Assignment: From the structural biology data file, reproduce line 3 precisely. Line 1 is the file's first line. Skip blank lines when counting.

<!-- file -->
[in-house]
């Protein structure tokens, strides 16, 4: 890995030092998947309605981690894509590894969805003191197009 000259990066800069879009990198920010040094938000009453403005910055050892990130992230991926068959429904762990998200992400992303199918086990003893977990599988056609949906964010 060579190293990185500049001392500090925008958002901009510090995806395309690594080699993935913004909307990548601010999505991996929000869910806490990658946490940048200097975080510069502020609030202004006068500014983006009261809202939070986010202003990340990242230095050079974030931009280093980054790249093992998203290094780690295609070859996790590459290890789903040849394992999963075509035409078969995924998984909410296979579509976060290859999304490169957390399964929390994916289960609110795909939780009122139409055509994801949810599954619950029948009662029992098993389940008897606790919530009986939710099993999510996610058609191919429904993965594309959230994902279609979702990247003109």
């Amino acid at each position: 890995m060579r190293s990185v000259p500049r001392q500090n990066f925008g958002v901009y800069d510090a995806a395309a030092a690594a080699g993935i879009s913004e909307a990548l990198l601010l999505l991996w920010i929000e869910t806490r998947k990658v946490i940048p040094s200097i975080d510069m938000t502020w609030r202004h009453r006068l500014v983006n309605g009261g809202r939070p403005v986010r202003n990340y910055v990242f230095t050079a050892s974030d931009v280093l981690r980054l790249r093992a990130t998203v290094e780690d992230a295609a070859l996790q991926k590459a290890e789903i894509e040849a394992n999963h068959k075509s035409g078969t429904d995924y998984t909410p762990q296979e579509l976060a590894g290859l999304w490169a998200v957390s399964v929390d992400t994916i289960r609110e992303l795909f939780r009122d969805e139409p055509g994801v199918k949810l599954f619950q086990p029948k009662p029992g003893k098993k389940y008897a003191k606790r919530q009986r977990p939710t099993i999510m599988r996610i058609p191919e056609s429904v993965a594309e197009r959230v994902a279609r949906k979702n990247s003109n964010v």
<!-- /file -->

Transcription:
């Amino acid at each position: 890995m060579r190293s990185v000259p500049r001392q500090n990066f925008g958002v901009y800069d510090a995806a395309a030092a690594a080699g993935i879009s913004e909307a990548l990198l601010l999505l991996w920010i929000e869910t806490r998947k990658v946490i940048p040094s200097i975080d510069m938000t502020w609030r202004h009453r006068l500014v983006n309605g009261g809202r939070p403005v986010r202003n990340y910055v990242f230095t050079a050892s974030d931009v280093l981690r980054l790249r093992a990130t998203v290094e780690d992230a295609a070859l996790q991926k590459a290890e789903i894509e040849a394992n999963h068959k075509s035409g078969t429904d995924y998984t909410p762990q296979e579509l976060a590894g290859l999304w490169a998200v957390s399964v929390d992400t994916i289960r609110e992303l795909f939780r009122d969805e139409p055509g994801v199918k949810l599954f619950q086990p029948k009662p029992g003893k098993k389940y008897a003191k606790r919530q009986r977990p939710t099993i999510m599988r996610i058609p191919e056609s429904v993965a594309e197009r959230v994902a279609r949906k979702n990247s003109n964010v």